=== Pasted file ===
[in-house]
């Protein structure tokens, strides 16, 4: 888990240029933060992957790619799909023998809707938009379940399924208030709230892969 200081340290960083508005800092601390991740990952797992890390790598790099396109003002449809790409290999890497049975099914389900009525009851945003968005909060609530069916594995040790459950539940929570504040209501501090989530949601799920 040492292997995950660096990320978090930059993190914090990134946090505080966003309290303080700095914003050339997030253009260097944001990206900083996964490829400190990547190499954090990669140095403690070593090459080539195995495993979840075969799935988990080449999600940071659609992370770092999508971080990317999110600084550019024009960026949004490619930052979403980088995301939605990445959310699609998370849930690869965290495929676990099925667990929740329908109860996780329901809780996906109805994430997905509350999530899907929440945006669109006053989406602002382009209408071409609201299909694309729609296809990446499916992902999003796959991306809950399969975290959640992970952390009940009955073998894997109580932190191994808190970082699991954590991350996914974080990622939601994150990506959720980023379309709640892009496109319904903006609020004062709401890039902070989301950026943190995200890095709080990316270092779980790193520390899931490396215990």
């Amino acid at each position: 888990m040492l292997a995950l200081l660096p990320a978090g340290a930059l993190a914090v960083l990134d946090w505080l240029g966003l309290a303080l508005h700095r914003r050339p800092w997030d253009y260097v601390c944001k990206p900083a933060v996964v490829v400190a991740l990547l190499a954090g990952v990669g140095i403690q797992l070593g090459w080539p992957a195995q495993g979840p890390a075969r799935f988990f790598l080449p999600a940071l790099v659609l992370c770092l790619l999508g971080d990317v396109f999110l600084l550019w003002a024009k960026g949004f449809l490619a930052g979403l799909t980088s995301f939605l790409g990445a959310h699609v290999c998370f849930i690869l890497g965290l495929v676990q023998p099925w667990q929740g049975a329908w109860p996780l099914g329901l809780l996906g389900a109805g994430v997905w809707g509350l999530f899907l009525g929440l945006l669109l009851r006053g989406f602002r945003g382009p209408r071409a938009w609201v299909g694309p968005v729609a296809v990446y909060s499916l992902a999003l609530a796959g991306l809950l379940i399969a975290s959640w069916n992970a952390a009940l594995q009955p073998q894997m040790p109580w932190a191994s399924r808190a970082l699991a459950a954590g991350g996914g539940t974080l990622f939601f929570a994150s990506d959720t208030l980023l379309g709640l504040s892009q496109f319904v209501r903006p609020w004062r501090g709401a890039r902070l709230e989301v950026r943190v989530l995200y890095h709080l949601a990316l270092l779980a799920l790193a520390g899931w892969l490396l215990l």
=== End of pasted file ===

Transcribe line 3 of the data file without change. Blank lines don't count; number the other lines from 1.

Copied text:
């Amino acid at each position: 888990m040492l292997a995950l200081l660096p990320a978090g340290a930059l993190a914090v960083l990134d946090w505080l240029g966003l309290a303080l508005h700095r914003r050339p800092w997030d253009y260097v601390c944001k990206p900083a933060v996964v490829v400190a991740l990547l190499a954090g990952v990669g140095i403690q797992l070593g090459w080539p992957a195995q495993g979840p890390a075969r799935f988990f790598l080449p999600a940071l790099v659609l992370c770092l790619l999508g971080d990317v396109f999110l600084l550019w003002a024009k960026g949004f449809l490619a930052g979403l799909t980088s995301f939605l790409g990445a959310h699609v290999c998370f849930i690869l890497g965290l495929v676990q023998p099925w667990q929740g049975a329908w109860p996780l099914g329901l809780l996906g389900a109805g994430v997905w809707g509350l999530f899907l009525g929440l945006l669109l009851r006053g989406f602002r945003g382009p209408r071409a938009w609201v299909g694309p968005v729609a296809v990446y909060s499916l992902a999003l609530a796959g991306l809950l379940i399969a975290s959640w069916n992970a952390a009940l594995q009955p073998q894997m040790p109580w932190a191994s399924r808190a970082l699991a459950a954590g991350g996914g539940t974080l990622f939601f929570a994150s990506d959720t208030l980023l379309g709640l504040s892009q496109f319904v209501r903006p609020w004062r501090g709401a890039r902070l709230e989301v950026r943190v989530l995200y890095h709080l949601a990316l270092l779980a799920l790193a520390g899931w892969l490396l215990l």